“Boy, I wish I'd tweeted just one more time,” is very likely not something many will say on their deathbeds. I know this because not 5 hours ago I sat with my brother-in-law, whose 33rd birthday is in February but his second battle with cancer seems it will end before then. When he and I sat and talked, he didn't tell me one more video game was the ticket or that another crazy night at the club would have completed his life. No. We talked about meaningful things—of being a good dad and investing in our kids. We talked about wrongs we'd done to each other and we made them right. We hugged and shared our love for each other. You see, priorities are exquisitely in focus when life's hourglass is dropping those last few precious bits of sand. No one yearns for the gravel or sand they had in their jar when life draws to a close. They reflect on the stones—the big ones that really mean something.

If you say that in 2015 getting closer to Jesus Christ is a big deal, I would suggest a few of those large stones should be reading His Word, a daily prayer time, and at least a weekly fellowship with other believers (that's going to church if you're not following). If your claim is to want to work on your relationship with your parents or someone else that is very important, there are certainly some large stones you can place in your jar before the gravel or sand that will help make that cultivation whole. If making sure you're as healthy as you can be is important, there are a few stones to place in your jar—eating right, not eating wrong, sleeping adequately, regular exercise, and stress relief. You can see just with these three important issues—your relationship with Christ, people, and yourself, you've got nearly all the stones in your jar taken care of. Once they're adequately placed in your jar, you can fill the jar with the lesser things that still are important, but not vital. You can decide what merits some of your time or money after you've taken care of these big things. Then, you can dump the sand in to your heart's content. But if you put the sand in first, you'll never fit all the big stones in at all.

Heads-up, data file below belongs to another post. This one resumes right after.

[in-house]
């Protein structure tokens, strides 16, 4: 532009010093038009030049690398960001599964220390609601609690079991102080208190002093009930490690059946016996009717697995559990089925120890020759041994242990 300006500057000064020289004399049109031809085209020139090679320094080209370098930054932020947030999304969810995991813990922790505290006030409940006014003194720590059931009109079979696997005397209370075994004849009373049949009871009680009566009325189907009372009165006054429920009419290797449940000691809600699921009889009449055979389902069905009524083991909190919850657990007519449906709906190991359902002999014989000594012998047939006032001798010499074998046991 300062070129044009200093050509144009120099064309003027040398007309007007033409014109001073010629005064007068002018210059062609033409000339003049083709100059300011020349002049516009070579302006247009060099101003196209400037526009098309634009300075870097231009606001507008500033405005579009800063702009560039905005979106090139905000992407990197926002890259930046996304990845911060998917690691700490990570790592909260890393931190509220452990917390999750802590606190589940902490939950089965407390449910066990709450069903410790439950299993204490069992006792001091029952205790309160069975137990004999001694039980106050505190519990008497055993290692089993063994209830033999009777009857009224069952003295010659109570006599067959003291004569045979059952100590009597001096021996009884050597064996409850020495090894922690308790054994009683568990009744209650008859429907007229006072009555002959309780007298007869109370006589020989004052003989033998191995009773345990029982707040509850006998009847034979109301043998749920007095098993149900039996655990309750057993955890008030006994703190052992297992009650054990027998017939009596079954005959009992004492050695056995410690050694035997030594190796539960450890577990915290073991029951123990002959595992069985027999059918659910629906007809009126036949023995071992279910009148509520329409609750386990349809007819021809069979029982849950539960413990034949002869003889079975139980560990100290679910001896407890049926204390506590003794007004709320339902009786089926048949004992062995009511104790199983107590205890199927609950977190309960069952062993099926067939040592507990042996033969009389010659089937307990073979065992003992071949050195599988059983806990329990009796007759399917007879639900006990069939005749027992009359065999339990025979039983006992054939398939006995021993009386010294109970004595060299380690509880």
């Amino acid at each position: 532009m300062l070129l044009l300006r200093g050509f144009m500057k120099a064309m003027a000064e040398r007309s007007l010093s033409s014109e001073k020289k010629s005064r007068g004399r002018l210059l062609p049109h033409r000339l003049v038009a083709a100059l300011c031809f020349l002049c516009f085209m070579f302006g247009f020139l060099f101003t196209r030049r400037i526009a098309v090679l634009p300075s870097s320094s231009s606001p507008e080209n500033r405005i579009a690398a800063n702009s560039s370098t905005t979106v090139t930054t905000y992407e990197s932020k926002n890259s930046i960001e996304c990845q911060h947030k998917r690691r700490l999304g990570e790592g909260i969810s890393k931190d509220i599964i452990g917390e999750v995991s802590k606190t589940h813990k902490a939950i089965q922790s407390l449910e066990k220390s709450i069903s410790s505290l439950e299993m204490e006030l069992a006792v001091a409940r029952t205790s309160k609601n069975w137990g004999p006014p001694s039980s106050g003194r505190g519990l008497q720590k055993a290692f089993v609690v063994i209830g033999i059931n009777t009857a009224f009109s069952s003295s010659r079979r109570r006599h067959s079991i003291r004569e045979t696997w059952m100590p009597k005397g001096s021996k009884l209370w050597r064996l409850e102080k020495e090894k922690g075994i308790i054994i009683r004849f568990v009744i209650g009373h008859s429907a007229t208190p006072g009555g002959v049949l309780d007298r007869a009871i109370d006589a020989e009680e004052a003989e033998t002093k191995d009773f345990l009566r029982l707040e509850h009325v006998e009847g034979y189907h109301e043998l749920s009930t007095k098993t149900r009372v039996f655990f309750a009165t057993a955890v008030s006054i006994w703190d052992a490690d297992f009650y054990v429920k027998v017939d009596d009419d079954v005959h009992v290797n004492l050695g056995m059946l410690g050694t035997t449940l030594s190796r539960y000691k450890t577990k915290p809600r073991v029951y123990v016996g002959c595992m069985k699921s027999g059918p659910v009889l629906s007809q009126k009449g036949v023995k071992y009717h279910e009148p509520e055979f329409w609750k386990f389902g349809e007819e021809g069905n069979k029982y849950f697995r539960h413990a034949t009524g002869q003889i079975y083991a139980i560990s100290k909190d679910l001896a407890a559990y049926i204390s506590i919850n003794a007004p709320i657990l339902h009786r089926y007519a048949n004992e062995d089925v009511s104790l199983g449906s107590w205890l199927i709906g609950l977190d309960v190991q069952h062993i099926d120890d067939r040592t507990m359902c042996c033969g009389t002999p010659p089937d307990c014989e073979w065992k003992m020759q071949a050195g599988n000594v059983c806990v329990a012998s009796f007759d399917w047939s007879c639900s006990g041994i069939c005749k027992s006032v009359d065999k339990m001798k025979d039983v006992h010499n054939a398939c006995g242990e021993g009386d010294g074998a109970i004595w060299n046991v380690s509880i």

Many of us, I fear, have our jars filled in reverse order. We say stuff like, “When I get the time...” or “When life slows down...” or “When I get the money...” but the truth is we're really saying that whatever I'm talking about is not as important as the stuff I'm currently doing. For example: “When I get free time in the day, I'll sit down in my room and pray” means you'll never do it unless you're in a crisis and it's your only option. But if you carve out the time and put it in the schedule, it'll get done. Then, if and when you have free time, you can fill it with the meaningless stuff you were doing before.

I hope this seems helpful to someone. Getting things in proper perspective is a job sometimes and, at least for a slow learner like myself, a job that often times needs repeated. Jesus said, “Seek first the Kingdom...” and I think we lose sight of that sometimes. All the other stuff will work out. Let's get 2015 off to a focused start. God bless you this year.